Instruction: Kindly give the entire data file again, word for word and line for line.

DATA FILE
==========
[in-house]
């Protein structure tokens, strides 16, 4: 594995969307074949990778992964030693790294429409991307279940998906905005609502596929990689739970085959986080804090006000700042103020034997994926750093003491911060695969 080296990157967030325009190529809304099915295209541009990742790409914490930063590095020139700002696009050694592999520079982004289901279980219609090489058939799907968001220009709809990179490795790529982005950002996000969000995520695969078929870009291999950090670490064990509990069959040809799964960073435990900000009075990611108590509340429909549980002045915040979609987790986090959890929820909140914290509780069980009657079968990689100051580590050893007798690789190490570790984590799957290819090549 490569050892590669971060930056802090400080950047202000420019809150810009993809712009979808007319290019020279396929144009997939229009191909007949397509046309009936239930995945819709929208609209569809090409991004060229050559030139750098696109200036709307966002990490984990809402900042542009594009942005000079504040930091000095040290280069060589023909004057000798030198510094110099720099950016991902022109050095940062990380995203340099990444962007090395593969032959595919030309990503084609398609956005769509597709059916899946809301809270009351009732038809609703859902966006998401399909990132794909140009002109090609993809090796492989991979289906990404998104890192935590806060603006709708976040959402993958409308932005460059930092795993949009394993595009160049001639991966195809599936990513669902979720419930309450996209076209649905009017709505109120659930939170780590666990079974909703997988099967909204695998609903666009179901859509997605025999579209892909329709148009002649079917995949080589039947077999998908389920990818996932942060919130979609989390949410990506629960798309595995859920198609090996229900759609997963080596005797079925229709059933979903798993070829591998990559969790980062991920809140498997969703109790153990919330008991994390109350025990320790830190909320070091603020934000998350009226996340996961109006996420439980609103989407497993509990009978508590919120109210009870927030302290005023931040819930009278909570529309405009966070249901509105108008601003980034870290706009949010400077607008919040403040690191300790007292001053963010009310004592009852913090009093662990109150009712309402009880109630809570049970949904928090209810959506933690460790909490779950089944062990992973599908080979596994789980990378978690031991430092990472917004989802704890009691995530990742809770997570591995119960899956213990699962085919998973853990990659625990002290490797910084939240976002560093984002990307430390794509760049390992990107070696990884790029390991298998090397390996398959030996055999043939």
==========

[in-house]
């Protein structure tokens, strides 16, 4: 594995969307074949990778992964030693790294429409991307279940998906905005609502596929990689739970085959986080804090006000700042103020034997994926750093003491911060695969 080296990157967030325009190529809304099915295209541009990742790409914490930063590095020139700002696009050694592999520079982004289901279980219609090489058939799907968001220009709809990179490795790529982005950002996000969000995520695969078929870009291999950090670490064990509990069959040809799964960073435990900000009075990611108590509340429909549980002045915040979609987790986090959890929820909140914290509780069980009657079968990689100051580590050893007798690789190490570790984590799957290819090549 490569050892590669971060930056802090400080950047202000420019809150810009993809712009979808007319290019020279396929144009997939229009191909007949397509046309009936239930995945819709929208609209569809090409991004060229050559030139750098696109200036709307966002990490984990809402900042542009594009942005000079504040930091000095040290280069060589023909004057000798030198510094110099720099950016991902022109050095940062990380995203340099990444962007090395593969032959595919030309990503084609398609956005769509597709059916899946809301809270009351009732038809609703859902966006998401399909990132794909140009002109090609993809090796492989991979289906990404998104890192935590806060603006709708976040959402993958409308932005460059930092795993949009394993595009160049001639991966195809599936990513669902979720419930309450996209076209649905009017709505109120659930939170780590666990079974909703997988099967909204695998609903666009179901859509997605025999579209892909329709148009002649079917995949080589039947077999998908389920990818996932942060919130979609989390949410990506629960798309595995859920198609090996229900759609997963080596005797079925229709059933979903798993070829591998990559969790980062991920809140498997969703109790153990919330008991994390109350025990320790830190909320070091603020934000998350009226996340996961109006996420439980609103989407497993509990009978508590919120109210009870927030302290005023931040819930009278909570529309405009966070249901509105108008601003980034870290706009949010400077607008919040403040690191300790007292001053963010009310004592009852913090009093662990109150009712309402009880109630809570049970949904928090209810959506933690460790909490779950089944062990992973599908080979596994789980990378978690031991430092990472917004989802704890009691995530990742809770997570591995119960899956213990699962085919998973853990990659625990002290490797910084939240976002560093984002990307430390794509760049390992990107070696990884790029390991298998090397390996398959030996055999043939």